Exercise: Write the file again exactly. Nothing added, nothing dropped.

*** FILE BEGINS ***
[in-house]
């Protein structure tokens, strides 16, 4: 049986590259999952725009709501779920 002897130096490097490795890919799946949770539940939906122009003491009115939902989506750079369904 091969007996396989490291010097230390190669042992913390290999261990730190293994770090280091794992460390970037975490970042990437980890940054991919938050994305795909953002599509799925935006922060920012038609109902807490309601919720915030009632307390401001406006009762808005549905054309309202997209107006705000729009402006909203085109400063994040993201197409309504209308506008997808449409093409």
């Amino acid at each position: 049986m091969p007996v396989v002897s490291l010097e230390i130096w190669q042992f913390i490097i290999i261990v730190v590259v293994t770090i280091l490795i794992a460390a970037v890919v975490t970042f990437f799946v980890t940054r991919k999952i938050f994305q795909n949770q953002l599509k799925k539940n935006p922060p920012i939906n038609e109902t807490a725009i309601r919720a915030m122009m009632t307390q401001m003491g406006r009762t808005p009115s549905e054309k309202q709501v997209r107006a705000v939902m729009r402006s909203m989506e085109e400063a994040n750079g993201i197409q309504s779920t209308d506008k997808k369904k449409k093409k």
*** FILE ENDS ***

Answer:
[in-house]
């Protein structure tokens, strides 16, 4: 049986590259999952725009709501779920 002897130096490097490795890919799946949770539940939906122009003491009115939902989506750079369904 091969007996396989490291010097230390190669042992913390290999261990730190293994770090280091794992460390970037975490970042990437980890940054991919938050994305795909953002599509799925935006922060920012038609109902807490309601919720915030009632307390401001406006009762808005549905054309309202997209107006705000729009402006909203085109400063994040993201197409309504209308506008997808449409093409």
């Amino acid at each position: 049986m091969p007996v396989v002897s490291l010097e230390i130096w190669q042992f913390i490097i290999i261990v730190v590259v293994t770090i280091l490795i794992a460390a970037v890919v975490t970042f990437f799946v980890t940054r991919k999952i938050f994305q795909n949770q953002l599509k799925k539940n935006p922060p920012i939906n038609e109902t807490a725009i309601r919720a915030m122009m009632t307390q401001m003491g406006r009762t808005p009115s549905e054309k309202q709501v997209r107006a705000v939902m729009r402006s909203m989506e085109e400063a994040n750079g993201i197409q309504s779920t209308d506008k997808k369904k449409k093409k």